At dawn of November 23, 1944, Japanese troops descended on the town of Mapanique, Candaba, Pampanga. To the shock of the local inhabitants, Japanese troops gathered all the men and boys and proceeded to castrate many of them. After which, the men were forced to put their severed sexual organs in their mouths before they were burned to death en masse.
The women and girls, on the other hand, were marched to what is known until today as “Bahay na Pula” (red house) in San Ildenfonso, Bulacan. There, the women and girls were interred and repeatedly raped.
The magnitude of the Japanese cruelty witnessed by the remote town of Mapanique was because the town was known to be hotbed of resistance to Japanese rule. It was in Central Luzon where the guerilla movement, HUKBALAHAP, was formed only months before he siege of Mapanique. One of its most respected leaders was a woman, Commander Dayang Dayang, who was herself a native of Mapanique. This, plus the desperation of the Japanese troops who already knew that they had lost the war, would explain the unparalleled cruelty that accompanied the war crimes committed by the Japanese troops against the civilian population of the town.
Inspired by the revelations of South Korean women who publicly admitted that they were victims of the Japanese comfort women system, about 60 victims of rape and other war crimes from Mapanique formed the group known as Malaya Lola’s, or liberated grandmothers. While primarily an organization of women who were victims of mass rape committed by the Japanese during the infamous siege of Mapanique, it also includes in its roster women folk whose husbands, sons and other male loved ones became victims of Japanese war atrocities.
In 2004, the Malaya Lolas filed suit in the Philippine Supreme Court to compel the Philippine government to espouse, or sponsor their claims for compensation from the Japanese government. Prior to their suit before the Philippine Supreme Court, the Malaya Lolas had their suit for reparations dismissed by Japanese courts on the ground that the women do not have personality to sue under international law. The Japanese courts opined that the Philippine government must sponsor their claims. Hence, the of case Vinuya et. Al. versus Executive Secretary.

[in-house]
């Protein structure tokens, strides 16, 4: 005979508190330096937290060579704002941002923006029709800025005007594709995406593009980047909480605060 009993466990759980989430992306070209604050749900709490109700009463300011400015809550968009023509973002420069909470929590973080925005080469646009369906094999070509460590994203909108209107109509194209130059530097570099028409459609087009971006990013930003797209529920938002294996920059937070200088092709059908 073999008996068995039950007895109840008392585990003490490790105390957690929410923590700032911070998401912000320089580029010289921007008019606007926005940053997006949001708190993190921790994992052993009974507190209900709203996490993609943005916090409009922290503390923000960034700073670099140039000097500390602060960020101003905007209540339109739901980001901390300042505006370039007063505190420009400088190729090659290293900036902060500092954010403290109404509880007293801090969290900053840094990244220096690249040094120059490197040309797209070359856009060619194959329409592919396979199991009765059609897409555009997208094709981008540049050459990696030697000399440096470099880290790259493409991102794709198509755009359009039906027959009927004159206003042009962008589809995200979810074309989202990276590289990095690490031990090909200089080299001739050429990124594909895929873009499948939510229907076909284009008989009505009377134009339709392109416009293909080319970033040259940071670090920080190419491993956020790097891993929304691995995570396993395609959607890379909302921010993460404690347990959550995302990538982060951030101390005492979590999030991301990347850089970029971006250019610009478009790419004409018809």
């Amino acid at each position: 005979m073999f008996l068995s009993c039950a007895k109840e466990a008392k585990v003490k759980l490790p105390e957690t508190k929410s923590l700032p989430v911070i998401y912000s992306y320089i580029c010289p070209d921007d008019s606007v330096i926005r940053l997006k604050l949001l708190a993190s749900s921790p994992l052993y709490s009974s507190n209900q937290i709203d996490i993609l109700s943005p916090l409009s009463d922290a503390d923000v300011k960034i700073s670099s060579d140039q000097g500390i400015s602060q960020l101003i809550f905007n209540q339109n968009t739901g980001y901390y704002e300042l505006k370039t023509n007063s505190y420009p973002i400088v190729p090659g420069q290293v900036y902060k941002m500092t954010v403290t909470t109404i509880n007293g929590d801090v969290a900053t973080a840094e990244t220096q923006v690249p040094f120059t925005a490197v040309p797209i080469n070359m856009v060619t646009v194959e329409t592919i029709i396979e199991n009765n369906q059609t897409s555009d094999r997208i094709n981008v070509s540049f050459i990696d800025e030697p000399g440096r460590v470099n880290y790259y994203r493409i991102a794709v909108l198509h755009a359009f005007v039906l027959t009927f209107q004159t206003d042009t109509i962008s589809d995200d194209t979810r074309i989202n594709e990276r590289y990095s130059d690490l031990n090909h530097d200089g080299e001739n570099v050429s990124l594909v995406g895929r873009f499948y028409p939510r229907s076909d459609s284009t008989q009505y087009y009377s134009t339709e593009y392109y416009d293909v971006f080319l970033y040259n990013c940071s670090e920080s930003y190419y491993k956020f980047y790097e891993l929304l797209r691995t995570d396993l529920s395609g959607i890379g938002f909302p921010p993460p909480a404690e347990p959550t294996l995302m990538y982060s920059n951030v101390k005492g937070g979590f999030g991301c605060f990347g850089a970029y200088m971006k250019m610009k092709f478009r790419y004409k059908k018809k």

The suit was itself novel because it was researched, drafted, prepared and filed by law students who were then enrolled in the first ever course on International Humanitarian Law in the Philippines. In that year, the University of the Philippines Institute of International Legal Studies, an Institute that I once headed, embarked on a training program on the teaching of IHL in Philippine law schools. To practice whet we were then preaching, UP pioneered in the teaching of IHL as a separate course since IHL used to be taught only as part of the general course on Public International Law.
It was in the course of teaching this pioneer class on IHL that the Malaya Lolas requested for us to provide them with a legal remedy after their suit for compensation had been dismissed by the Japanese courts. After some of the Lolas met the students then enrolled in that class, many of whom have become leading authorities in International Law today, such as Diane Desierto of Yale and the International Court of Justice, Neal Silva of the Department of Justice, Raymond Sandoval of the International Criminal Court; the students came out with this cause of action: one, mass rapes against civilian populations have always been subject of a non-derogable prohibition in times of war; two, it is also subject of a duty for all states to investigate, prosecute and punish the perpetrators thereof. Accordingly, and three, the commission of mass rape will not only entail the duty of a state to pay compensation as a consequence of the doing an internationally wrongful act, it is also the basis for individuals to incur individual criminal responsibility.
To counter the position of the Philippine Government that further reparations is barred by a waiver which the Republic signed, the students argued that such waiver is null and void for being contrary to public policy and that the state cannot waive a right that inures to its nationals. The students likened this second argument to the prosecution of the crime of rape. While the state is the offended party in a criminal prosecution for the crime of rape, compensation that would excuse the rapist from incurring criminal responsibility could only come from a pardon made by the private offended party. Here, it is the private offended party that has the power to determine whether or not to accept compensation in exchange for the dropping of a criminal case. There should no difference , the students argued, where the crime is more abominable, such as in the war crime of mass rape.
6 years after the filing of the case of Vinuya, and after 20 of the original petitioners had died, the Philippine Supreme Court unanimously dismissed the Malaya Lola’s petition. In its 33 page decision, the Court said that the claims for compensation are barred because the Philippines entered into the San Francisco Peace Pact where in exchange for nominal war reparations, the government was said to have waived any and further claims for compensation from Japan, a view consistently espoused by the Department of Foreign Affairs. Furthermore, the court ruled that while it commiserates with the sufferings of the women of Mapanique, this, allegedly, is one instance where there is a violation of right but bereft of a legal remedy. The Court also said that while rape is prohibited, there is no non-derogable obligation to investigate, prosecute and punish those who committed mass rape as a war crime. This is the second siege of the women of Mapanique.
In a few hours, read about the third siege of the women from Mapanique, Candaba, Pampanga.